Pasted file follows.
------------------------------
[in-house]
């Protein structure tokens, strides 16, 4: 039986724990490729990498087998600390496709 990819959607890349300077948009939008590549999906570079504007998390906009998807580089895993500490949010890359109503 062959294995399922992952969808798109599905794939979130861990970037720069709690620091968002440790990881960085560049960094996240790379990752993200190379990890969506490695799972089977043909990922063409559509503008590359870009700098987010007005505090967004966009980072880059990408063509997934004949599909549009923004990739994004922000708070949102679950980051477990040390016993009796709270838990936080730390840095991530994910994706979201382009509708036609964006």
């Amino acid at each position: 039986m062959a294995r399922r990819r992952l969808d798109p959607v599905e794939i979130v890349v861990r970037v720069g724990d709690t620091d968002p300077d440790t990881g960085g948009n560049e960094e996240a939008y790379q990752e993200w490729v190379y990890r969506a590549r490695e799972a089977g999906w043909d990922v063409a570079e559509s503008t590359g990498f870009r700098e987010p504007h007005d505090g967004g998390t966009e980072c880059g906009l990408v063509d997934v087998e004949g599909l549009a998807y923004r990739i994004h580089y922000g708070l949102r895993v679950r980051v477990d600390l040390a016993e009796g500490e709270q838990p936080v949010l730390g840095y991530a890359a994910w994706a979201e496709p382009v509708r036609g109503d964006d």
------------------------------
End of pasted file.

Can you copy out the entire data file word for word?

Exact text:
[in-house]
């Protein structure tokens, strides 16, 4: 039986724990490729990498087998600390496709 990819959607890349300077948009939008590549999906570079504007998390906009998807580089895993500490949010890359109503 062959294995399922992952969808798109599905794939979130861990970037720069709690620091968002440790990881960085560049960094996240790379990752993200190379990890969506490695799972089977043909990922063409559509503008590359870009700098987010007005505090967004966009980072880059990408063509997934004949599909549009923004990739994004922000708070949102679950980051477990040390016993009796709270838990936080730390840095991530994910994706979201382009509708036609964006």
């Amino acid at each position: 039986m062959a294995r399922r990819r992952l969808d798109p959607v599905e794939i979130v890349v861990r970037v720069g724990d709690t620091d968002p300077d440790t990881g960085g948009n560049e960094e996240a939008y790379q990752e993200w490729v190379y990890r969506a590549r490695e799972a089977g999906w043909d990922v063409a570079e559509s503008t590359g990498f870009r700098e987010p504007h007005d505090g967004g998390t966009e980072c880059g906009l990408v063509d997934v087998e004949g599909l549009a998807y923004r990739i994004h580089y922000g708070l949102r895993v679950r980051v477990d600390l040390a016993e009796g500490e709270q838990p936080v949010l730390g840095y991530a890359a994910w994706a979201e496709p382009v509708r036609g109503d964006d």